Write a synopsis to jump-start your story

So many of us have ideas for novels and short stories that stay in the “idea” mode for far longer than necessary. Usually it’s because we have the “great idea” but none of the details.

I became a participant in the NaNoWriMo challenge as an opportunity to bring my idea to life. As I filled out my author profile on the NaNo site, I noted that writers could share a short synopsis of their novels. That stopped me in my tracks. How could I include a synopsis if I don’t have a single word of the novel written?

Here is a definition of synopsis: “A brief summary of the major points of a written work …” (Source: Wikipedia).

Major points?

I actually toyed with the idea of backing out of NaNoWriMo as I thought about how much of a “newbie” I am. Then I remembered the gist of my new writing life: Learn. With that I relaxed and imagined the NaNo synopsis as a simple exercise and preparation for later, greater things. No famous book editor was going to be looking at this bit of prose. So, I took my simple idea, started typing, and the magic began.

Do you have an idea for a story that’s simmering, waiting to be put down on a page? Let a synopsis get you started. Here’s how I used the writing of a synopsis to take my idea to the next level.

A Brief Summary

Use the definition of synopsis as your starting point. Write a brief summary. If you only have a few sentences to describe your novel, then use that. For example, here is what I started with as my story summary:

  • Jasper is a spirit who waits to be born and experience a fulfilling life on Earth. But an abortion puts his human life on hold. As Jasper waits for his time, he sees and learns things that make him wonder if it’s worth giving up the spirit life that he knows and loves.

There’s the summary, and it’s nothing near a story. Just an idea. But writing it out and seeing this humble beginning on the computer screen got my creative juices flowing.

Develop Major Points

As you continue reading that definition of synopsis, the next step is easy to see. Major points about your story need to be included. Examples of these include:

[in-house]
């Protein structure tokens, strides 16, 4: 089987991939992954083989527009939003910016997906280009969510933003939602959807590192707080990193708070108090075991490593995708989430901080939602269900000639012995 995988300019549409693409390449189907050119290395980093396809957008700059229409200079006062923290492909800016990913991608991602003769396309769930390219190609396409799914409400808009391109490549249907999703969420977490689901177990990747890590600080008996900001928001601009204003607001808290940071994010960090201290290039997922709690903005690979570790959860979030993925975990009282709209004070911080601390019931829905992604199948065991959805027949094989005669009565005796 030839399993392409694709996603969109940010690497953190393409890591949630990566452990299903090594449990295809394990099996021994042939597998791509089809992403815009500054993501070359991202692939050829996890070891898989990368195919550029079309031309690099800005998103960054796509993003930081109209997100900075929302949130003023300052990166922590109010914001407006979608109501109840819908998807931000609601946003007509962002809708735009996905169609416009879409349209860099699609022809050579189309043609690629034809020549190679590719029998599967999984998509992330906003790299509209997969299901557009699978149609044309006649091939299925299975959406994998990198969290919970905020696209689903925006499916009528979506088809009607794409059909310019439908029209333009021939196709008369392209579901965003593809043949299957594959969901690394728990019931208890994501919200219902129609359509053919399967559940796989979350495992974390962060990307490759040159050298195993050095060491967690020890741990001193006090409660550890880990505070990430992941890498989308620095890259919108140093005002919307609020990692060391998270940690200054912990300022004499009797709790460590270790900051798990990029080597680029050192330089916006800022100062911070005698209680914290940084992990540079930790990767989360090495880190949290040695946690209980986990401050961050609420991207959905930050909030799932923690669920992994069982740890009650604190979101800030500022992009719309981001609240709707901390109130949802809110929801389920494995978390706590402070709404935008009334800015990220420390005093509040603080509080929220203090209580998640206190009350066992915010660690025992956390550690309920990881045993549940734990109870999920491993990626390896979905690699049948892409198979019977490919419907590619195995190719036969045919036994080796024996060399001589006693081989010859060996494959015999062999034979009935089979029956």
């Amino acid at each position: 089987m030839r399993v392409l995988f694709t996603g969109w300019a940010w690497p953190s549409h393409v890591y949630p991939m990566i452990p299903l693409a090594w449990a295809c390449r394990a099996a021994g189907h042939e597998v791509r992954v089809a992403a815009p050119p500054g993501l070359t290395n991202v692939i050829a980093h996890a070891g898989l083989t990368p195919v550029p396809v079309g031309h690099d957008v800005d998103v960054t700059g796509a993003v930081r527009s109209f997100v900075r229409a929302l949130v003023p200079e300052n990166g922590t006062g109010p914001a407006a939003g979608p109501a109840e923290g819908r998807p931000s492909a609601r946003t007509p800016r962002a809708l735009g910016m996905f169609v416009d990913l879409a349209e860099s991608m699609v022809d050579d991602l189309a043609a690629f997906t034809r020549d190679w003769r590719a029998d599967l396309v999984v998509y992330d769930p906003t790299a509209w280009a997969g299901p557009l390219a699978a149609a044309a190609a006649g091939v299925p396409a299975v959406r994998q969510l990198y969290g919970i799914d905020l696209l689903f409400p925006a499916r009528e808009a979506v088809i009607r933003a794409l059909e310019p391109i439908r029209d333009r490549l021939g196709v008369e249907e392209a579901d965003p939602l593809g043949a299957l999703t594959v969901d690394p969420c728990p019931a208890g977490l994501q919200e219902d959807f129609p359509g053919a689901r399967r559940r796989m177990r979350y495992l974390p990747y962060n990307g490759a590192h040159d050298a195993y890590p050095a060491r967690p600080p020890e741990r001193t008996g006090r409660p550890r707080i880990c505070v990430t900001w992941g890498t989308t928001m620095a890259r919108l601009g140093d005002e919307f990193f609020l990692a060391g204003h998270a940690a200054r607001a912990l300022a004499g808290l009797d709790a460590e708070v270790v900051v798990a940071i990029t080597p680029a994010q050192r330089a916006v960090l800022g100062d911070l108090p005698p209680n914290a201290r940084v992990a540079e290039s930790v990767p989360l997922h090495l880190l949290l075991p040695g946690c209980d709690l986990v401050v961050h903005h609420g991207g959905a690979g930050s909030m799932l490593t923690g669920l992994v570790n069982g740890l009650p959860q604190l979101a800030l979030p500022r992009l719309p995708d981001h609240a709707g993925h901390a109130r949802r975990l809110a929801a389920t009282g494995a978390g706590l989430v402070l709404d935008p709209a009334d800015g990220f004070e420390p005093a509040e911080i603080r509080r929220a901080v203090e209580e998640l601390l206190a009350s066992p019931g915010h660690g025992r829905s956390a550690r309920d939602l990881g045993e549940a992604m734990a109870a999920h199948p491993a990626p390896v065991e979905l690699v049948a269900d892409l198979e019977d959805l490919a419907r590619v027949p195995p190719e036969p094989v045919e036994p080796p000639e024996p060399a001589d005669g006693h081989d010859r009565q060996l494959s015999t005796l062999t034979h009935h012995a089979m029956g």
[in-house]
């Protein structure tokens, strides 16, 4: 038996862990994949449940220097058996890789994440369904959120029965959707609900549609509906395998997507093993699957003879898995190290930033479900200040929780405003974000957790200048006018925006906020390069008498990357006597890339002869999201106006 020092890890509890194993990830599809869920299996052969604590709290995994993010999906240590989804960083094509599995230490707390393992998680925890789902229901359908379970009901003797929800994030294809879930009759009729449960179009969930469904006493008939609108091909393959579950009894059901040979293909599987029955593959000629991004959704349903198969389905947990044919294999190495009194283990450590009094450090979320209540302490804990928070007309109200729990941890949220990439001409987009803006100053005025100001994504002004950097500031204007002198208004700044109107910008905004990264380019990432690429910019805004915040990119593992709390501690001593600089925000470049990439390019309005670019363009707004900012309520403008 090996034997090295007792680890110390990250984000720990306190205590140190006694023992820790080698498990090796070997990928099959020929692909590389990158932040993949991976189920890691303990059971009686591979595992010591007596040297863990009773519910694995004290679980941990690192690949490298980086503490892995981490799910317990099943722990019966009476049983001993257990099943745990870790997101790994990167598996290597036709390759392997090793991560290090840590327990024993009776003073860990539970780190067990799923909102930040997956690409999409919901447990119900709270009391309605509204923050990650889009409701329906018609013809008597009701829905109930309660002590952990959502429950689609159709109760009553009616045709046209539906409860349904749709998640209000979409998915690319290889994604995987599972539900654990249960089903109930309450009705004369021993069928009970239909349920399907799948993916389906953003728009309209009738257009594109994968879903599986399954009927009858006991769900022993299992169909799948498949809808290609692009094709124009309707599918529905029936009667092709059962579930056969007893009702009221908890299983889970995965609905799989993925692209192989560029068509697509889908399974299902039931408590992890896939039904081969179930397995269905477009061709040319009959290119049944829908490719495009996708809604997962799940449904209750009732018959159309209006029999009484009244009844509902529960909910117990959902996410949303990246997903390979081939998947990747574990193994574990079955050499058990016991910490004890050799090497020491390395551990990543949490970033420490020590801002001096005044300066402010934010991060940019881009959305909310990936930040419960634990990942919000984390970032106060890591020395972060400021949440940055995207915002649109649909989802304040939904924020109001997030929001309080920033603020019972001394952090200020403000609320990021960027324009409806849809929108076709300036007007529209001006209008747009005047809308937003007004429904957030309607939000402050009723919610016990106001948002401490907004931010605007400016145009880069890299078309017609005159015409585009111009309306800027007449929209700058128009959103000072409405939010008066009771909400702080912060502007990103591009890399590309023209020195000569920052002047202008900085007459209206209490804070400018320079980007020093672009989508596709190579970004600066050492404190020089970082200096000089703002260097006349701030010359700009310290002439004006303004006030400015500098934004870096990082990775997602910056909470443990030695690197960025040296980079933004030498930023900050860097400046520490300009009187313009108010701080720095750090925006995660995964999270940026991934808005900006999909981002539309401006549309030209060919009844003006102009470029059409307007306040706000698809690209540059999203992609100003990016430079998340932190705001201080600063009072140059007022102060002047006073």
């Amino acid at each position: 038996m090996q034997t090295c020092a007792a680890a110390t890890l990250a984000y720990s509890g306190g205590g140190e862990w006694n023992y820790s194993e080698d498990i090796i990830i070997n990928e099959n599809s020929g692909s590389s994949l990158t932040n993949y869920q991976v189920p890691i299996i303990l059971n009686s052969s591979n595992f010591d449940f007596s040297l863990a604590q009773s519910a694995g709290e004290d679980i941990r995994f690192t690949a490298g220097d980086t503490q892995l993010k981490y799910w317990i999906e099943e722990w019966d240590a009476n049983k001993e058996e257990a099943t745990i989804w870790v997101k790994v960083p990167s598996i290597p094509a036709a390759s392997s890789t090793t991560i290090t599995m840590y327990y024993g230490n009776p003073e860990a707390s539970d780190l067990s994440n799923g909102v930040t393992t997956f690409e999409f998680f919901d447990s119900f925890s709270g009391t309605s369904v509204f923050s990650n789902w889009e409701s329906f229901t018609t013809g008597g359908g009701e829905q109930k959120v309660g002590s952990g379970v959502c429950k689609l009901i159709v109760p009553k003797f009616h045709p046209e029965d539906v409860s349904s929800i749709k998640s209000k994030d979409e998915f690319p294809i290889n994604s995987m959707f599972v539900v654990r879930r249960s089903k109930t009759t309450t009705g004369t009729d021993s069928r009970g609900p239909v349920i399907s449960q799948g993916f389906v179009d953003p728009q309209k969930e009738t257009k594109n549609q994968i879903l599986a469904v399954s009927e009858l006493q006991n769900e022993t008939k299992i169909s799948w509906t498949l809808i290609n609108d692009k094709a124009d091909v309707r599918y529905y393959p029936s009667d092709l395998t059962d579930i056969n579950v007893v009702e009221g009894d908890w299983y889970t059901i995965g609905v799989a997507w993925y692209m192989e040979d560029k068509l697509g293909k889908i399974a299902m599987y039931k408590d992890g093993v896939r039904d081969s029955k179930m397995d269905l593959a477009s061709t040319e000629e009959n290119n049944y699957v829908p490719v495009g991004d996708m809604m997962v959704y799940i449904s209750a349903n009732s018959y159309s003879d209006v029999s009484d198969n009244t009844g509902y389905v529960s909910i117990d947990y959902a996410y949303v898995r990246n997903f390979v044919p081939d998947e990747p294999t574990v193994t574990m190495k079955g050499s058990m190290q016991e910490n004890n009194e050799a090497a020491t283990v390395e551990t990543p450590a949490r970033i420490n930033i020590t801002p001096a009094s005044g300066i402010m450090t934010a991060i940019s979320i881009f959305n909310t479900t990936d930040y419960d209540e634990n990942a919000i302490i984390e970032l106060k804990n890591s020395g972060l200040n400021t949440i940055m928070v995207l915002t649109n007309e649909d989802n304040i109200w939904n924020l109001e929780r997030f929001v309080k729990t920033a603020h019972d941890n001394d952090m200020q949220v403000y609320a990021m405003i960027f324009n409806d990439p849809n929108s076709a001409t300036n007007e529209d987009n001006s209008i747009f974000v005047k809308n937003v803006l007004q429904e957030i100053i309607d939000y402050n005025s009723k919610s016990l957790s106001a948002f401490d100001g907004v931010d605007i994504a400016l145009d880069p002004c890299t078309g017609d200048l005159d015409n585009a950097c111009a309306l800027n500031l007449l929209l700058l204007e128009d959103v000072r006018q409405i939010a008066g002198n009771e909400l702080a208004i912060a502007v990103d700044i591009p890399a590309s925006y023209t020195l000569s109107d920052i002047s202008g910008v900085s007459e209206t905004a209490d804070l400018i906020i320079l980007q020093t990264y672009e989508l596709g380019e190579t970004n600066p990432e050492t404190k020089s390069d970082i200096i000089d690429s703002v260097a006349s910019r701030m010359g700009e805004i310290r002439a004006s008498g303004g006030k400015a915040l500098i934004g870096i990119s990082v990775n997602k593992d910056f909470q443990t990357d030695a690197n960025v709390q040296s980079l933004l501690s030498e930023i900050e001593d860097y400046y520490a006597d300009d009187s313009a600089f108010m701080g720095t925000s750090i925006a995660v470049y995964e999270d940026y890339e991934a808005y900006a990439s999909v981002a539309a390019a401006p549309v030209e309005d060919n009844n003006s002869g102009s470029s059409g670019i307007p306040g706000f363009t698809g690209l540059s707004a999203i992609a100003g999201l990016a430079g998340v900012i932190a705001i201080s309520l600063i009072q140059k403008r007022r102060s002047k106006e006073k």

• Plot: Take your idea and flesh it out. How are you going to tell this idea in a way that captivates a reader? For me, I knew that I wanted to write about the subject of abortion and have characters in the spiritual realm, but how would I do that in a fictional story? Working on the synopsis forced me to narrow down my idea to a workable story. This took patience and time yet it was the most rewarding part of the exercise.
  • Characters: Who will your readers be introduced to with your story? Give your main character a name, though you may change it as you go down the writing road. Are there other important characters to mention? Prior to working on a synopsis, Jasper was my only named character. Now I have three other important characters named and an idea of the personality for each.
  • Setting: At what place and time does your story happen? Is the location fictional? If so, have fun making up the name. Deciding on these now will help you later with the details of your story.
  • Main Events: Mention the important events that will move the story along. This part of the exercise proved to be a turning point for me. For the first time, I began to feel that a story had been born. An idea had turned into concrete and sequential events.
  • Main Idea: Finally, what is the point of your story? We write because we have something important to share. What is the thought you want your readers to take away after they’ve finished? End your synopsis with that very important idea.

Now, pick up your writing tools and get to work! By the way, this list of major points comes courtesy of what I learned through my high school and college English and literature teachers, God bless them! Let it help you as you work to take your idea and turn it into a story.

Question: Are you ready to take that idea out of the closet and get started? Let me know if you use a synopsis to get going on your great idea!


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